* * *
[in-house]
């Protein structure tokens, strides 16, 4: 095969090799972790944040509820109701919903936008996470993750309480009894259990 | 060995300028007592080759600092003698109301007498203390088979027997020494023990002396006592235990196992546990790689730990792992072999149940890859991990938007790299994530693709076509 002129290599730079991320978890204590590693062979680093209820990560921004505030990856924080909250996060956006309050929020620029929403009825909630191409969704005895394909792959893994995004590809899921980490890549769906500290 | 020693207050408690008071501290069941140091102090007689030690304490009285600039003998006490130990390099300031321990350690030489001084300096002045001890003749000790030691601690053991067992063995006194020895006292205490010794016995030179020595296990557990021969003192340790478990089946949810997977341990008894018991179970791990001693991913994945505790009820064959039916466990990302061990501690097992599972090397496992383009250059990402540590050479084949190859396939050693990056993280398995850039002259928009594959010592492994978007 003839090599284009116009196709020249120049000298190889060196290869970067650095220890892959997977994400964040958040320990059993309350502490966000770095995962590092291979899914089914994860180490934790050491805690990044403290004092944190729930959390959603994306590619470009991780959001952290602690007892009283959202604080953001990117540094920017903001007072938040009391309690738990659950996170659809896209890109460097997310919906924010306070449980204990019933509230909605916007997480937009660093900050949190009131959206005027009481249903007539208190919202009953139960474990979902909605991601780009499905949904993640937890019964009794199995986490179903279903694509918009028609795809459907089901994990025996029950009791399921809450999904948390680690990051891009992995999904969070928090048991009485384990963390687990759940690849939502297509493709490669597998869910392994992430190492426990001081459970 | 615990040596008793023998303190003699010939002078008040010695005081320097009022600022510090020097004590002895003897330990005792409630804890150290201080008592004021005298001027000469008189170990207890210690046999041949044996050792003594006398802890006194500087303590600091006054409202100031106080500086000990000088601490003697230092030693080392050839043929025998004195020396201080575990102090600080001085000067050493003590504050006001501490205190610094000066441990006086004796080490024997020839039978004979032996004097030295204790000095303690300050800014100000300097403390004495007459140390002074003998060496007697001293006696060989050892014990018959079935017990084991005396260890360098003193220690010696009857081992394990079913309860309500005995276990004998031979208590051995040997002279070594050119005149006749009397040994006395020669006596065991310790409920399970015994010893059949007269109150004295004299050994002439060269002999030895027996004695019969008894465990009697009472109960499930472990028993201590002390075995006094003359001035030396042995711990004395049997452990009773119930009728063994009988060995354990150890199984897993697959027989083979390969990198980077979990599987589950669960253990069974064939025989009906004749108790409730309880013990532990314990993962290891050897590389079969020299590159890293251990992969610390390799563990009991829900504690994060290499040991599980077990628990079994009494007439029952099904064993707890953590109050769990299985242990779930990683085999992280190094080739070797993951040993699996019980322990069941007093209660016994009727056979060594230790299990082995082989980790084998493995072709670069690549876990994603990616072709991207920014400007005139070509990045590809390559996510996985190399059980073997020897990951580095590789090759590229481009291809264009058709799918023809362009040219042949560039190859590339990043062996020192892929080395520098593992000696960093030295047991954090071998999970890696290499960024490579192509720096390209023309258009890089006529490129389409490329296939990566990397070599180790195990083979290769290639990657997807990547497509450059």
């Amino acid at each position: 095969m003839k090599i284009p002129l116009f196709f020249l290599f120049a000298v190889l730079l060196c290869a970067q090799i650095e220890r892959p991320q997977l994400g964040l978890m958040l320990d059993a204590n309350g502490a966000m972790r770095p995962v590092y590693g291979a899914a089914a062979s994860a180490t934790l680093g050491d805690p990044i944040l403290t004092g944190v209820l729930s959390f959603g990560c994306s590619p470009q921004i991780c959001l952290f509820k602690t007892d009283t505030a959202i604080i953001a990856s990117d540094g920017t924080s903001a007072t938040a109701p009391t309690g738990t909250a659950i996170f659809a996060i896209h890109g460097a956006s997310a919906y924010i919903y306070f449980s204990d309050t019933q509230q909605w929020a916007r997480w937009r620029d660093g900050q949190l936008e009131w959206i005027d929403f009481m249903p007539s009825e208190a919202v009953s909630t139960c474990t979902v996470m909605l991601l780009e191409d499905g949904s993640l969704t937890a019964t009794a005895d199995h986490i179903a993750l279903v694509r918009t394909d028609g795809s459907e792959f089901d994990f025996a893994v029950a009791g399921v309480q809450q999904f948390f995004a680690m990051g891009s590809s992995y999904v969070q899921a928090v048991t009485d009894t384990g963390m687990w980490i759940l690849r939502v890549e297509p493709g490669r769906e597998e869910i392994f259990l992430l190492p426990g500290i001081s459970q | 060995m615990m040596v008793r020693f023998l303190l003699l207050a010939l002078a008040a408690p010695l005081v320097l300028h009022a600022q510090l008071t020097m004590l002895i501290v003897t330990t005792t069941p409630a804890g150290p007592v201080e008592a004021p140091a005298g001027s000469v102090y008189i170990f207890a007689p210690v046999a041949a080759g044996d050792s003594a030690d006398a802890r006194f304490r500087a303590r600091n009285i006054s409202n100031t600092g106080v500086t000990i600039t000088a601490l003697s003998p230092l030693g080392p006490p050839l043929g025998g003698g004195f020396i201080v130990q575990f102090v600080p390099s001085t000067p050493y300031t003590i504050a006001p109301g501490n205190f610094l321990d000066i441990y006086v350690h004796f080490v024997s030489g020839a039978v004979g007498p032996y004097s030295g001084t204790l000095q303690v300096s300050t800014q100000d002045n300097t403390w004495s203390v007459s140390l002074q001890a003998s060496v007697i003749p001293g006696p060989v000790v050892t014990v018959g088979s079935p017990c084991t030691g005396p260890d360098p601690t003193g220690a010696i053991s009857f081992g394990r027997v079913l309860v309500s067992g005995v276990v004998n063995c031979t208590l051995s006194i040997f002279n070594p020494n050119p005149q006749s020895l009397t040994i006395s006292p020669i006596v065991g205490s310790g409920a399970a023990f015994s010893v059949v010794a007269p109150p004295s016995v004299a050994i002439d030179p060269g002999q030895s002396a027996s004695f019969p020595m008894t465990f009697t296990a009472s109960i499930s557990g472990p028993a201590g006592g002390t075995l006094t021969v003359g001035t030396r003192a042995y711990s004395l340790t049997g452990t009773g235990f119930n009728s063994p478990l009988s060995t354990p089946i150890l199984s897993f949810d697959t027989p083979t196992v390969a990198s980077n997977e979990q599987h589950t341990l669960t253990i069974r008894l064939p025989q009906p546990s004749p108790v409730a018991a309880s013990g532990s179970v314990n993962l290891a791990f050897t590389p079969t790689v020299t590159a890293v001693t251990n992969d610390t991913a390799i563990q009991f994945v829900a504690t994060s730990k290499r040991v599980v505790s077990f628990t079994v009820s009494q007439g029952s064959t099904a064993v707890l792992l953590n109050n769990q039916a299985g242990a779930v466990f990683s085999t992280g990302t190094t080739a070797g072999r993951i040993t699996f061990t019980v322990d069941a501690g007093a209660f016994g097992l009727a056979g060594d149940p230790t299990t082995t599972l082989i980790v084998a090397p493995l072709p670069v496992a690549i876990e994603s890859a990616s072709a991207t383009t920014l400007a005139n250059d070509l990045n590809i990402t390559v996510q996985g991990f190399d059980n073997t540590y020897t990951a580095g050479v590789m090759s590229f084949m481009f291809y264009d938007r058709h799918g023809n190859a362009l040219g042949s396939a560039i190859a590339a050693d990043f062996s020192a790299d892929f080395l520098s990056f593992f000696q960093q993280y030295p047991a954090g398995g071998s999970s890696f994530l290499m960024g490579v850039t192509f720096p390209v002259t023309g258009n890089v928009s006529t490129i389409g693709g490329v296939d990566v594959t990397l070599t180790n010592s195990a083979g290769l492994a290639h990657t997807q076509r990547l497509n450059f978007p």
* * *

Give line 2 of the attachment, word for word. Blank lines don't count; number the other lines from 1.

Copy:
């Protein structure tokens, strides 16, 4: 095969090799972790944040509820109701919903936008996470993750309480009894259990 | 060995300028007592080759600092003698109301007498203390088979027997020494023990002396006592235990196992546990790689730990792992072999149940890859991990938007790299994530693709076509 002129290599730079991320978890204590590693062979680093209820990560921004505030990856924080909250996060956006309050929020620029929403009825909630191409969704005895394909792959893994995004590809899921980490890549769906500290 | 020693207050408690008071501290069941140091102090007689030690304490009285600039003998006490130990390099300031321990350690030489001084300096002045001890003749000790030691601690053991067992063995006194020895006292205490010794016995030179020595296990557990021969003192340790478990089946949810997977341990008894018991179970791990001693991913994945505790009820064959039916466990990302061990501690097992599972090397496992383009250059990402540590050479084949190859396939050693990056993280398995850039002259928009594959010592492994978007 003839090599284009116009196709020249120049000298190889060196290869970067650095220890892959997977994400964040958040320990059993309350502490966000770095995962590092291979899914089914994860180490934790050491805690990044403290004092944190729930959390959603994306590619470009991780959001952290602690007892009283959202604080953001990117540094920017903001007072938040009391309690738990659950996170659809896209890109460097997310919906924010306070449980204990019933509230909605916007997480937009660093900050949190009131959206005027009481249903007539208190919202009953139960474990979902909605991601780009499905949904993640937890019964009794199995986490179903279903694509918009028609795809459907089901994990025996029950009791399921809450999904948390680690990051891009992995999904969070928090048991009485384990963390687990759940690849939502297509493709490669597998869910392994992430190492426990001081459970 | 615990040596008793023998303190003699010939002078008040010695005081320097009022600022510090020097004590002895003897330990005792409630804890150290201080008592004021005298001027000469008189170990207890210690046999041949044996050792003594006398802890006194500087303590600091006054409202100031106080500086000990000088601490003697230092030693080392050839043929025998004195020396201080575990102090600080001085000067050493003590504050006001501490205190610094000066441990006086004796080490024997020839039978004979032996004097030295204790000095303690300050800014100000300097403390004495007459140390002074003998060496007697001293006696060989050892014990018959079935017990084991005396260890360098003193220690010696009857081992394990079913309860309500005995276990004998031979208590051995040997002279070594050119005149006749009397040994006395020669006596065991310790409920399970015994010893059949007269109150004295004299050994002439060269002999030895027996004695019969008894465990009697009472109960499930472990028993201590002390075995006094003359001035030396042995711990004395049997452990009773119930009728063994009988060995354990150890199984897993697959027989083979390969990198980077979990599987589950669960253990069974064939025989009906004749108790409730309880013990532990314990993962290891050897590389079969020299590159890293251990992969610390390799563990009991829900504690994060290499040991599980077990628990079994009494007439029952099904064993707890953590109050769990299985242990779930990683085999992280190094080739070797993951040993699996019980322990069941007093209660016994009727056979060594230790299990082995082989980790084998493995072709670069690549876990994603990616072709991207920014400007005139070509990045590809390559996510996985190399059980073997020897990951580095590789090759590229481009291809264009058709799918023809362009040219042949560039190859590339990043062996020192892929080395520098593992000696960093030295047991954090071998999970890696290499960024490579192509720096390209023309258009890089006529490129389409490329296939990566990397070599180790195990083979290769290639990657997807990547497509450059």